• Refugee programs: Several programs have been created over time to assist certain refugees. For example, P1 was a refugee program for those referred by the United Nations High Commissioner for Refugees (“UNHCR”), the embassy or certain non-governmental organizations (“NGO’s”). Another example is P2, for certain groups that qualify. Regardless of the program, these programs can be difficult to qualify for and the instability in Afghanistan has caused people to flee, meaning there may be complications with the program.Click here for more information.

What will happen to Afghanis that arrive to the U.S. border?

It depends on how and where the individuals and families arrive to the United States. Those that are able to get on an evacuation flight may be paroled by CBP. Those that were able to complete any legal processes upon arrival may be able to enter with some type of legal status, ranging from SIV or resident status, refugee status, or simply as a Parolee.

Regardless, once a person is safely out of Afghanistan, it is important to understand one’s legal situation and seek legal consultation right away to try and maintain or apply for long term legal status.

What is Humanitarian Parole?

Humanitarian parole is a type of parole. Parole is a way to get permission to enter the United States for a particular reason for a short amount of time. Parole can be requested for certain reasons, such as for a medical reason or emergencies. Approval of Humanitarian parole can vary; but not all are guaranteed to be approved. There are also several ways to request parole. A department of the U.S. government can request parole, as well as your Congressman.

The U.S. government does not approve all Humanitarian Parole applications, but immigration attorneys have been trying to request Humanitarian Parole for everybody that may benefit from applying. That being said, applying for Humanitarian Parole does not guarantee a person with parole will be able to leave Afghanistan, but for many, it is worth a try.

If a person is able to leave Afghanistan, it may be possible to apply for Humanitarian Parole while in a third country. If a person is able to come to the United States with Humanitarian Parole, there may be other legal options upon arrival. Be sure to consult with an immigration attorney if you have any questions about Humanitarian Parole.

Be aware that each application is different and that you should consult an immigration attorney before you apply for any immigration benefit:

  • Notification of Application acceptance (G-1145)
  • Humanitarian parole application (Form I-131)
  • Affidavit of Support (Form I-134)
  • Appropriate fees or fee waiver application
  • Copy of Applicant’s photo I.D. or passport. The ID can be the “Tazkira”
  • Two (2) U.S. style passport photos
  • Statement from the Financial sponsor as to how the Sponsor knows the person seeking parole and information as to why the person seeking parole needs to be permitted to enter the United States
  • Any evidence as to why the person seeking parole needs to be permitted to enter the United States
  • Financial sponsor’s financial documents showing the person seeking parole can be supported financially while in the United States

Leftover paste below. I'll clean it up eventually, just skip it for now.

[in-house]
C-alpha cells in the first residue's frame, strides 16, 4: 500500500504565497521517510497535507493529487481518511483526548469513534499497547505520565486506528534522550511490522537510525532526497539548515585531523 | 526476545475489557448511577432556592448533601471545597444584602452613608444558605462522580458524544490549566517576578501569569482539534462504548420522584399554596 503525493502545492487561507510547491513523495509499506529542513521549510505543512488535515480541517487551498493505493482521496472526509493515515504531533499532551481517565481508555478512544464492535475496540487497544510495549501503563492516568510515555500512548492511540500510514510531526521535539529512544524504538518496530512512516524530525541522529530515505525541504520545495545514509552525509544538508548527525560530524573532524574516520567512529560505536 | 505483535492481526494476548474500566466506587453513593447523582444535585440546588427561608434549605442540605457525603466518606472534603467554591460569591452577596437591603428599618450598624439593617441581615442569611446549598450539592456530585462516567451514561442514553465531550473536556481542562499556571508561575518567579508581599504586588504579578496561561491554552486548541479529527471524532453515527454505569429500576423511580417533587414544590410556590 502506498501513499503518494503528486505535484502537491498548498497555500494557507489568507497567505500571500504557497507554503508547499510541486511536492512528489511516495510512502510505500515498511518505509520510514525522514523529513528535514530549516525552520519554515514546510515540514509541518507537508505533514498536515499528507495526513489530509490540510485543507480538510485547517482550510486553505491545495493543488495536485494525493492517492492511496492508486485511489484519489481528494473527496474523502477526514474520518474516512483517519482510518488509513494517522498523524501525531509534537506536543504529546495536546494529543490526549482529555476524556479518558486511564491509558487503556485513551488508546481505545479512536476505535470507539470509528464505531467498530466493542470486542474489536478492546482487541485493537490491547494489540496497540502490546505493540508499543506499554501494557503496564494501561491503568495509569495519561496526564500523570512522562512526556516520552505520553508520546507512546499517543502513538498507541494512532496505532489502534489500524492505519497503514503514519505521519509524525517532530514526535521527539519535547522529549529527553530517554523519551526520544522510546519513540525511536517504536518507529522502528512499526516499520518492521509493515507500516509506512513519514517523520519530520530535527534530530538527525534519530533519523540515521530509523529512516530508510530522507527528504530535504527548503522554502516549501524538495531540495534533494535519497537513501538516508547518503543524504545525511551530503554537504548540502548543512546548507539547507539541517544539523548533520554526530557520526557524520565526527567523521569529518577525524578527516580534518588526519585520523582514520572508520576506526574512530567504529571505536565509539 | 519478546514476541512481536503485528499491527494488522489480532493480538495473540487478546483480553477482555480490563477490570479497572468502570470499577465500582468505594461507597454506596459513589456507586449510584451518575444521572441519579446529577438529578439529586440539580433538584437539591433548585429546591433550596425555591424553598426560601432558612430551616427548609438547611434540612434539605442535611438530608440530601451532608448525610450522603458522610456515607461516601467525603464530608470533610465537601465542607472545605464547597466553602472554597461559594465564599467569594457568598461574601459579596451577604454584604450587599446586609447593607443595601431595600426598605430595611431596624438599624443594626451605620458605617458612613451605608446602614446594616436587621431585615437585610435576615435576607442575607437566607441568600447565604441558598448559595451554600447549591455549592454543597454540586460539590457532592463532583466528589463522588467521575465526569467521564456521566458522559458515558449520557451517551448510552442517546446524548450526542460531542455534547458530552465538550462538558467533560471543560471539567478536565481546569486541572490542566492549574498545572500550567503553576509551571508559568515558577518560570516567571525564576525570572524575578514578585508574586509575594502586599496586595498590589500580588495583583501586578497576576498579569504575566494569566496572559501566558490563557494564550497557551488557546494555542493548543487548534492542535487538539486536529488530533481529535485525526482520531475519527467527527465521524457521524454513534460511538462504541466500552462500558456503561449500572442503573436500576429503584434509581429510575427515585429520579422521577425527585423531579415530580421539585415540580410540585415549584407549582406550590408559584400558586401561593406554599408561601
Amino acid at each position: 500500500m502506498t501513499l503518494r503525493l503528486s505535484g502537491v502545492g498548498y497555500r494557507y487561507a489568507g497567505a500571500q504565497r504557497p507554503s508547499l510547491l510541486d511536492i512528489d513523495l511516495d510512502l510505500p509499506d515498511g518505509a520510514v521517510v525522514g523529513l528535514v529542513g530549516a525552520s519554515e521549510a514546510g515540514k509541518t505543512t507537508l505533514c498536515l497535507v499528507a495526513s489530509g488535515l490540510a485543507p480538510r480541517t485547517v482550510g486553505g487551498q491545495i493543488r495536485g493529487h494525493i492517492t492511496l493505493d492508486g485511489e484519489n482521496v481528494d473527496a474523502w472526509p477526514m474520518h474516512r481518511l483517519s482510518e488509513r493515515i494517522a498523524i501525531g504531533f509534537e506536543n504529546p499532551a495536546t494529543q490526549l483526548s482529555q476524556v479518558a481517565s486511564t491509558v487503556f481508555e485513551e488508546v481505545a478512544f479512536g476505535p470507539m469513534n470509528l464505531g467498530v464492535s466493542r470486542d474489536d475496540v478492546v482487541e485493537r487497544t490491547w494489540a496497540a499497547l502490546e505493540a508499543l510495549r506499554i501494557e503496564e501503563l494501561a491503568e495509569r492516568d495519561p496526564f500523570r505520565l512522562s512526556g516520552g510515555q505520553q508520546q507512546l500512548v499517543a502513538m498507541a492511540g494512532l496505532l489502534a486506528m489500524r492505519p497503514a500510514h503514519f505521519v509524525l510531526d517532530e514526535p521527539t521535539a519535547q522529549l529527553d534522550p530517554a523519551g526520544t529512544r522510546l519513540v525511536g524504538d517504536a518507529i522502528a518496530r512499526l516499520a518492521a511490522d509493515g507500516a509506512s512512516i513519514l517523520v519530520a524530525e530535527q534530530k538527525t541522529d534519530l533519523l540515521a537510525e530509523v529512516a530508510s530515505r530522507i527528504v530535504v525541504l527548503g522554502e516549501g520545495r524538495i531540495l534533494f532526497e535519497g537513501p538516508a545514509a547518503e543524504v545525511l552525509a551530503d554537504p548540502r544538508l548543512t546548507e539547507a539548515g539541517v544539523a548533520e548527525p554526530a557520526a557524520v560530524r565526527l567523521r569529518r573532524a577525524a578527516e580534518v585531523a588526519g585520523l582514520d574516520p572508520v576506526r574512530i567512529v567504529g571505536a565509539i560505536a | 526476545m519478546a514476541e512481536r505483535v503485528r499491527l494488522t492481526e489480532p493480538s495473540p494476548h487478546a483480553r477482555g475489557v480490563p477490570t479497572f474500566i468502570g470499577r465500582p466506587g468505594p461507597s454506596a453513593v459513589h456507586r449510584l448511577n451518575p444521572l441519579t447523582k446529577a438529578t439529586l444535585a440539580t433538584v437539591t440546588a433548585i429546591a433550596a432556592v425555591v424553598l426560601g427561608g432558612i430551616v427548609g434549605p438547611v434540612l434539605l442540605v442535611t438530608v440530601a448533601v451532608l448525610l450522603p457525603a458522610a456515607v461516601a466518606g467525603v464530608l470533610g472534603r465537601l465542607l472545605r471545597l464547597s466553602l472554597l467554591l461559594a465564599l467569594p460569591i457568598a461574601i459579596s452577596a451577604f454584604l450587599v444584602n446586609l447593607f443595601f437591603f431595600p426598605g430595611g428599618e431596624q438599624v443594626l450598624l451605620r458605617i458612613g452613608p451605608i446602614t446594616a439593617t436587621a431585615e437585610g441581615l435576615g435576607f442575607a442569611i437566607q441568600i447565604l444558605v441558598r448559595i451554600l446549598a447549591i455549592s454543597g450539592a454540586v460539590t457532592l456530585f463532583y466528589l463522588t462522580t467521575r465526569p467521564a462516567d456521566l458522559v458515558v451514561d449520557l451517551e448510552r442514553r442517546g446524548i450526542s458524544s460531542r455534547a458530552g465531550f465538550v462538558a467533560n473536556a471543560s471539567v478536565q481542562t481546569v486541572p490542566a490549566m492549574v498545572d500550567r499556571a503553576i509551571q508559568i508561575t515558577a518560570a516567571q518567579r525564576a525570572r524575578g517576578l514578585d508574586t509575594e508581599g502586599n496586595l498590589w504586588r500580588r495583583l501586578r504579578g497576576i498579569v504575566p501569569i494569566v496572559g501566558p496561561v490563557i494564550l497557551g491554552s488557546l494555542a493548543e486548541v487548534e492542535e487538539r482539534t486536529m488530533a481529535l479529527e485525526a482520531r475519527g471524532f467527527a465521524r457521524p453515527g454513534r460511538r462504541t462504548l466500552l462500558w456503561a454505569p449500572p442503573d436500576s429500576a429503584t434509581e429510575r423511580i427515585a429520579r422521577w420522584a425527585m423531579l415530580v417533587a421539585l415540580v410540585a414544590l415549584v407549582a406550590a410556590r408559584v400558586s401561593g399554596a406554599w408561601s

Beware that filing a Humanitarian Parole application does not guarantee that the application will be granted nor that the person seeking Humanitarian parole will be allowed to enter the United States

What is needed to apply for Humanitarian Parole?

Here is a basic list of what is needed to apply for Humanitarian Parole. The United States Citizenship and Immigration Services (“USCIS”) provides the forms for free at their website:

Can I file one Humanitarian Parole application for a family?

No, each individual needs a separate Humanitarian Parole application. For example, a family of 5, including children and even infants, would need 5 applications. This also means that each application needs to be occupied by the appropriate fee or a fee waiver.

How much does the Humanitarian Parole application cost?

The cost of the Humanitarian Parole application can be found at the USCIS website. The cost is $575.00 per person. For those that cannot afford the cost of the application(s), there is a fee waiver available, but beware that applying for a fee waiver may delay the process of the application.

Is there anything I can do to speed up the Humanitarian parole application process?

Normally, there is not much one can do to speed up immigration application processes, but currently, calling USCIS to expedite an application may help. There are a couple of ways to do this. One way is to call USCIS at 1-800-375-5283 if inside the United States, or 212-620-3418, if outside the United States.

A second way to seek expedited processing is to call your local Congressman or representative. Your local political representative may be able to help expedite the process.

Lastly, it is important to make sure to include any and all documents in the Humanitarian Parole application in the first place, so it is not delayed. If USCIS decides it needs more information, they will issue a Request for Further Evidence (“RFE”), which will delay the process.

This post was originally published on RAICES.